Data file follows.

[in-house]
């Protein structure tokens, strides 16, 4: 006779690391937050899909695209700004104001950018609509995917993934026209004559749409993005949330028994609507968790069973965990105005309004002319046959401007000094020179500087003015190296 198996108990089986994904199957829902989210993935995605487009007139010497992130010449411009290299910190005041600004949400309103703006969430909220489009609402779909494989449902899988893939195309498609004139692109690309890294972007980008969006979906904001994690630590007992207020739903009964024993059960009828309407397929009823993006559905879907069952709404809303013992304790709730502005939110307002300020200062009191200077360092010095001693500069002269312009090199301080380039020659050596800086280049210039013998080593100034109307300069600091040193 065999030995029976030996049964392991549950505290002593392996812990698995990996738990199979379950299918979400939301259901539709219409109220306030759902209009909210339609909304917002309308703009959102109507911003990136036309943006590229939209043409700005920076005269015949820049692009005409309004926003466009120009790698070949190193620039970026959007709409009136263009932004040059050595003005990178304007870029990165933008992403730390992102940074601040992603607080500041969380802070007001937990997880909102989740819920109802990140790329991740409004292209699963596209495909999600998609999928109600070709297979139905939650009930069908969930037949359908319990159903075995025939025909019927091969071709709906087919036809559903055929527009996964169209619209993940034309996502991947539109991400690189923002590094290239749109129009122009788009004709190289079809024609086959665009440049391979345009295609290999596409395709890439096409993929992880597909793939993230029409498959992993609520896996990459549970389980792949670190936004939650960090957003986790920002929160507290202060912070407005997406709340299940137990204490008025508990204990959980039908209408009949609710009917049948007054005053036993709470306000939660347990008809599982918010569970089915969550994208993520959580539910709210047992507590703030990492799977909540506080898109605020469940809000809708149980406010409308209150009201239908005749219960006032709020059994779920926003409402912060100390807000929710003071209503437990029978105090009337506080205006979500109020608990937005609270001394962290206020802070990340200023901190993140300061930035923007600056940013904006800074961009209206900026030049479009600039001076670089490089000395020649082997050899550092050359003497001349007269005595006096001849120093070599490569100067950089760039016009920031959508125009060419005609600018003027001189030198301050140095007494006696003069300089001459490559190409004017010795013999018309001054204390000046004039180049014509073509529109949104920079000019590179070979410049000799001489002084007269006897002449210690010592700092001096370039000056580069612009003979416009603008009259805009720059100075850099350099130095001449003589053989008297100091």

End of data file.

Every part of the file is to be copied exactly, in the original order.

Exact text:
[in-house]
């Protein structure tokens, strides 16, 4: 006779690391937050899909695209700004104001950018609509995917993934026209004559749409993005949330028994609507968790069973965990105005309004002319046959401007000094020179500087003015190296 198996108990089986994904199957829902989210993935995605487009007139010497992130010449411009290299910190005041600004949400309103703006969430909220489009609402779909494989449902899988893939195309498609004139692109690309890294972007980008969006979906904001994690630590007992207020739903009964024993059960009828309407397929009823993006559905879907069952709404809303013992304790709730502005939110307002300020200062009191200077360092010095001693500069002269312009090199301080380039020659050596800086280049210039013998080593100034109307300069600091040193 065999030995029976030996049964392991549950505290002593392996812990698995990996738990199979379950299918979400939301259901539709219409109220306030759902209009909210339609909304917002309308703009959102109507911003990136036309943006590229939209043409700005920076005269015949820049692009005409309004926003466009120009790698070949190193620039970026959007709409009136263009932004040059050595003005990178304007870029990165933008992403730390992102940074601040992603607080500041969380802070007001937990997880909102989740819920109802990140790329991740409004292209699963596209495909999600998609999928109600070709297979139905939650009930069908969930037949359908319990159903075995025939025909019927091969071709709906087919036809559903055929527009996964169209619209993940034309996502991947539109991400690189923002590094290239749109129009122009788009004709190289079809024609086959665009440049391979345009295609290999596409395709890439096409993929992880597909793939993230029409498959992993609520896996990459549970389980792949670190936004939650960090957003986790920002929160507290202060912070407005997406709340299940137990204490008025508990204990959980039908209408009949609710009917049948007054005053036993709470306000939660347990008809599982918010569970089915969550994208993520959580539910709210047992507590703030990492799977909540506080898109605020469940809000809708149980406010409308209150009201239908005749219960006032709020059994779920926003409402912060100390807000929710003071209503437990029978105090009337506080205006979500109020608990937005609270001394962290206020802070990340200023901190993140300061930035923007600056940013904006800074961009209206900026030049479009600039001076670089490089000395020649082997050899550092050359003497001349007269005595006096001849120093070599490569100067950089760039016009920031959508125009060419005609600018003027001189030198301050140095007494006696003069300089001459490559190409004017010795013999018309001054204390000046004039180049014509073509529109949104920079000019590179070979410049000799001489002084007269006897002449210690010592700092001096370039000056580069612009003979416009603008009259805009720059100075850099350099130095001449003589053989008297100091």